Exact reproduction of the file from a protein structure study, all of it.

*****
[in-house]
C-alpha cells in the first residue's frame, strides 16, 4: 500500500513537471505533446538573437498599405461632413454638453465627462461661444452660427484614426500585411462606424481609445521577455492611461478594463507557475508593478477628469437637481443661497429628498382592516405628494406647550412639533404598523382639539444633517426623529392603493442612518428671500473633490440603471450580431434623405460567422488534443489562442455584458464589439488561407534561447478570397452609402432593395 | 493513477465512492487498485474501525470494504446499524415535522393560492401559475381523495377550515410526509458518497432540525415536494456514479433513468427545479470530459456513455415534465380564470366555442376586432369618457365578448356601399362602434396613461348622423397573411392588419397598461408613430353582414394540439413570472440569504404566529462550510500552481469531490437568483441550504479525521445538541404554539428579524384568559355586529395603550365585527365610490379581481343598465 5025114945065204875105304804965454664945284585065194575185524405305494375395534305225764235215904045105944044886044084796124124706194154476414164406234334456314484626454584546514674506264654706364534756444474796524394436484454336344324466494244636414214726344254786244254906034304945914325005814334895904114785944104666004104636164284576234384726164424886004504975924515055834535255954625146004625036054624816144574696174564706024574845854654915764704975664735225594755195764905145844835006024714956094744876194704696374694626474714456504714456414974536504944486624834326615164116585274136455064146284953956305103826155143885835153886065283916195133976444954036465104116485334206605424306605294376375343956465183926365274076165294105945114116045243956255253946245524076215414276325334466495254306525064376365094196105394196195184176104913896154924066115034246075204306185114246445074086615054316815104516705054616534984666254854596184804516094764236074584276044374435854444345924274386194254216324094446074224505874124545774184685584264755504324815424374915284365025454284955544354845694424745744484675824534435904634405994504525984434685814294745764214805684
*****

[in-house]
C-alpha cells in the first residue's frame, strides 16, 4: 500500500513537471505533446538573437498599405461632413454638453465627462461661444452660427484614426500585411462606424481609445521577455492611461478594463507557475508593478477628469437637481443661497429628498382592516405628494406647550412639533404598523382639539444633517426623529392603493442612518428671500473633490440603471450580431434623405460567422488534443489562442455584458464589439488561407534561447478570397452609402432593395 | 493513477465512492487498485474501525470494504446499524415535522393560492401559475381523495377550515410526509458518497432540525415536494456514479433513468427545479470530459456513455415534465380564470366555442376586432369618457365578448356601399362602434396613461348622423397573411392588419397598461408613430353582414394540439413570472440569504404566529462550510500552481469531490437568483441550504479525521445538541404554539428579524384568559355586529395603550365585527365610490379581481343598465 5025114945065204875105304804965454664945284585065194575185524405305494375395534305225764235215904045105944044886044084796124124706194154476414164406234334456314484626454584546514674506264654706364534756444474796524394436484454336344324466494244636414214726344254786244254906034304945914325005814334895904114785944104666004104636164284576234384726164424886004504975924515055834535255954625146004625036054624816144574696174564706024574845854654915764704975664735225594755195764905145844835006024714956094744876194704696374694626474714456504714456414974536504944486624834326615164116585274136455064146284953956305103826155143885835153886065283916195133976444954036465104116485334206605424306605294376375343956465183926365274076165294105945114116045243956255253946245524076215414276325334466495254306525064376365094196105394196195184176104913896154924066115034246075204306185114246445074086615054316815104516705054616534984666254854596184804516094764236074584276044374435854444345924274386194254216324094446074224505874124545774184685584264755504324815424374915284365025454284955544354845694424745744484675824534435904634405994504525984434685814294745764214805684